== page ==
Walter Wriston, former chairman of Citicorp, once observed, “Failure is not a crime. Failure to learn from failure is.” When Jim Burke became the head of a new products division at Johnson & Johnson, one of his first projects was the development of a children’s chest rub. The product failed miserably, and Burke expected that he would be fired.
When he was called in to see the chairman of the board, however, he had a surprising reception. “Are you the one who just cost us all that money?” asked Robert Wood Johnson. “Well, I just want to congratulate you. If you are making mistakes, that means you are taking risks, and we won’t grow unless you take risks.”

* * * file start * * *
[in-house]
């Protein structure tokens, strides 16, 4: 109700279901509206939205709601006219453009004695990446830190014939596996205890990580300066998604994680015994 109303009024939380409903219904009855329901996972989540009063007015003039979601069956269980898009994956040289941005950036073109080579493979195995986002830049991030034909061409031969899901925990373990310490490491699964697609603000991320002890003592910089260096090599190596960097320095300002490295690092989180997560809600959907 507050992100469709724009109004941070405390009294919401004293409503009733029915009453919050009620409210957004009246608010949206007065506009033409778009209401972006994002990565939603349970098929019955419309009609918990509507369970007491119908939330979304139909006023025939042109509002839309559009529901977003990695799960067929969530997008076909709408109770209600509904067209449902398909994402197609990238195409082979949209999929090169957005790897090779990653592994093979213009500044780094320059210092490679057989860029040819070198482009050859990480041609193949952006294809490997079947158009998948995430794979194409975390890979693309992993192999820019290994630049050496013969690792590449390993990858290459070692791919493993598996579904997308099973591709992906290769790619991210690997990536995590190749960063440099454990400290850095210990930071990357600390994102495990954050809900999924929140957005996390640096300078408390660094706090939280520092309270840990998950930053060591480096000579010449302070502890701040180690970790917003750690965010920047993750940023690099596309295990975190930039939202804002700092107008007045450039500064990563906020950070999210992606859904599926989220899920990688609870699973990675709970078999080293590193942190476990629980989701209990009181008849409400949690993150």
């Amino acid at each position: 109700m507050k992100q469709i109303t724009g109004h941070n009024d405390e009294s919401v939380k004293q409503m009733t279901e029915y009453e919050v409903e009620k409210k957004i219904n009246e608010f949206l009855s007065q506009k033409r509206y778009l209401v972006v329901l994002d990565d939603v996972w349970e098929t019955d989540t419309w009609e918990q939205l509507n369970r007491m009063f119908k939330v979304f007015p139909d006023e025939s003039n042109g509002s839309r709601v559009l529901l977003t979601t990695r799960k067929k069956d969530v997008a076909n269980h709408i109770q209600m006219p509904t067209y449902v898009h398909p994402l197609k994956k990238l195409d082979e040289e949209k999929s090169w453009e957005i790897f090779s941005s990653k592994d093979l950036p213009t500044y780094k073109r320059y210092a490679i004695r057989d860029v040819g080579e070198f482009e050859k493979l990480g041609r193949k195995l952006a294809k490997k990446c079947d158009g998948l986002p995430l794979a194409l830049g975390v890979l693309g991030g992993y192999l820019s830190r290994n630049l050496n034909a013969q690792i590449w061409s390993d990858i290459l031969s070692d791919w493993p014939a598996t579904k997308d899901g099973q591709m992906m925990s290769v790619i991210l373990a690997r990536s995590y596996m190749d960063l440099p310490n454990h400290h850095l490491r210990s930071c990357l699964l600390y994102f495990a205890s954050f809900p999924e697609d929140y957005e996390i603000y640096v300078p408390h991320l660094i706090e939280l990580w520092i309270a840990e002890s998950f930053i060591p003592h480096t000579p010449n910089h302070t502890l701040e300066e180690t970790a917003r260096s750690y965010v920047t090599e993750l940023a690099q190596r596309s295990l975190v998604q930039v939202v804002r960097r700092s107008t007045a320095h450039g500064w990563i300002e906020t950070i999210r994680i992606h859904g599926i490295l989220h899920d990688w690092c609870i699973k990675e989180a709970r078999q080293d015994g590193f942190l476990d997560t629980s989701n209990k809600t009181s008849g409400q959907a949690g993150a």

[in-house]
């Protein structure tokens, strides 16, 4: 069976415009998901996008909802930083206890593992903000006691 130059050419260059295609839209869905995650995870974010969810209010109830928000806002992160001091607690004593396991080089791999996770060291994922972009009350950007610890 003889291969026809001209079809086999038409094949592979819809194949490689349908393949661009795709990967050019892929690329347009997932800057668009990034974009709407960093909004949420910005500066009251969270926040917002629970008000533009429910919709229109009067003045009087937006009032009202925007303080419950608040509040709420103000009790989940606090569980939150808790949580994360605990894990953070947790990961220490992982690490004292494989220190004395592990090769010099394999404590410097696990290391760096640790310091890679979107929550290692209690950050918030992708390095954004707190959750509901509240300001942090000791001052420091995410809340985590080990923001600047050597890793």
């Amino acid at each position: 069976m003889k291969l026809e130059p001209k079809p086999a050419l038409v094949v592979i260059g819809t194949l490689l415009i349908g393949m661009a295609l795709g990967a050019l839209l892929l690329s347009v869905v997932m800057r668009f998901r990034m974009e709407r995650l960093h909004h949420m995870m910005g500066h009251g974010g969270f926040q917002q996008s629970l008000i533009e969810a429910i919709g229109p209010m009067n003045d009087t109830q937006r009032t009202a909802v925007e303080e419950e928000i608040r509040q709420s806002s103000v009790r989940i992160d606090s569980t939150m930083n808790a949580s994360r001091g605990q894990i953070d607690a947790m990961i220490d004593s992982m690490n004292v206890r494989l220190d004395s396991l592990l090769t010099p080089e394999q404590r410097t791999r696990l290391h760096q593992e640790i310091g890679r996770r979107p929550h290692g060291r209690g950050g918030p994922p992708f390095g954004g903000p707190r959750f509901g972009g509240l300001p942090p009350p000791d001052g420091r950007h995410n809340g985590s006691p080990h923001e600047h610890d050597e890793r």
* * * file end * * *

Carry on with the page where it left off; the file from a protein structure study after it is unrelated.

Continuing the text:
One of the ever-present features of our present world is that no one knows for certain what factors will be conducive to the success of any venture. Given our human limitations, the only possible course is to take the initiative in spite of being unable to forecast the result. This is the risk factor. No doubt there are apprehensions about taking risks. But in the present world, nothing can be achieved without a certain amount of daring. As the proverb goes, no risk no gain.